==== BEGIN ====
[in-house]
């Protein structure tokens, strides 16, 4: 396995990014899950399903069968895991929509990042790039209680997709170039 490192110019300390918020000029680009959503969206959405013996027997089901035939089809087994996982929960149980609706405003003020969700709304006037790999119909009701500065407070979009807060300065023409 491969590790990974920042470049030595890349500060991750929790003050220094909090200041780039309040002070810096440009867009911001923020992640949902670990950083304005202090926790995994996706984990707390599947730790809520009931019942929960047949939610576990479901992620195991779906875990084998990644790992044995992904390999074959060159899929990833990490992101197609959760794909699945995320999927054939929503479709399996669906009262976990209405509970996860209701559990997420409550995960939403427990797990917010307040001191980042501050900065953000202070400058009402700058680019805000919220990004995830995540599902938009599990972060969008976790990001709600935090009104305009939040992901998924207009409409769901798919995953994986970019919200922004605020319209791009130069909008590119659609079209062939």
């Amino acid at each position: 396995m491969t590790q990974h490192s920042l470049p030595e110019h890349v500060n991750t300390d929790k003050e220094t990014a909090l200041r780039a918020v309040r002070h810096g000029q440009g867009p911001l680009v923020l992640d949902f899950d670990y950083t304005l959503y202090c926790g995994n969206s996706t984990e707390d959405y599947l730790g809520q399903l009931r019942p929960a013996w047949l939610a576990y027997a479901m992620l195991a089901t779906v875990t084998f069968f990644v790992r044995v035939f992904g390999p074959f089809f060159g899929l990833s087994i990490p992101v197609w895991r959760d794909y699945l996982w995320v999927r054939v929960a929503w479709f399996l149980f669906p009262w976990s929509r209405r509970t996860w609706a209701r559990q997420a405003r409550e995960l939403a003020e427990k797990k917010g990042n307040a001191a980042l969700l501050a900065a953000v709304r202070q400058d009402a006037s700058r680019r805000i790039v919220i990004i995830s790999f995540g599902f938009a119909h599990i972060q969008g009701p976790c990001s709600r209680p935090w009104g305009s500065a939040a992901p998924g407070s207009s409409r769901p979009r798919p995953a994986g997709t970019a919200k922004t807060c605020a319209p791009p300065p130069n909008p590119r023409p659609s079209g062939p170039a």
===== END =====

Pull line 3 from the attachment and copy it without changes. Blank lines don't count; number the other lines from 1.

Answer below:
């Amino acid at each position: 396995m491969t590790q990974h490192s920042l470049p030595e110019h890349v500060n991750t300390d929790k003050e220094t990014a909090l200041r780039a918020v309040r002070h810096g000029q440009g867009p911001l680009v923020l992640d949902f899950d670990y950083t304005l959503y202090c926790g995994n969206s996706t984990e707390d959405y599947l730790g809520q399903l009931r019942p929960a013996w047949l939610a576990y027997a479901m992620l195991a089901t779906v875990t084998f069968f990644v790992r044995v035939f992904g390999p074959f089809f060159g899929l990833s087994i990490p992101v197609w895991r959760d794909y699945l996982w995320v999927r054939v929960a929503w479709f399996l149980f669906p009262w976990s929509r209405r509970t996860w609706a209701r559990q997420a405003r409550e995960l939403a003020e427990k797990k917010g990042n307040a001191a980042l969700l501050a900065a953000v709304r202070q400058d009402a006037s700058r680019r805000i790039v919220i990004i995830s790999f995540g599902f938009a119909h599990i972060q969008g009701p976790c990001s709600r209680p935090w009104g305009s500065a939040a992901p998924g407070s207009s409409r769901p979009r798919p995953a994986g997709t970019a919200k922004t807060c605020a319209p791009p300065p130069n909008p590119r023409p659609s079209g062939p170039a």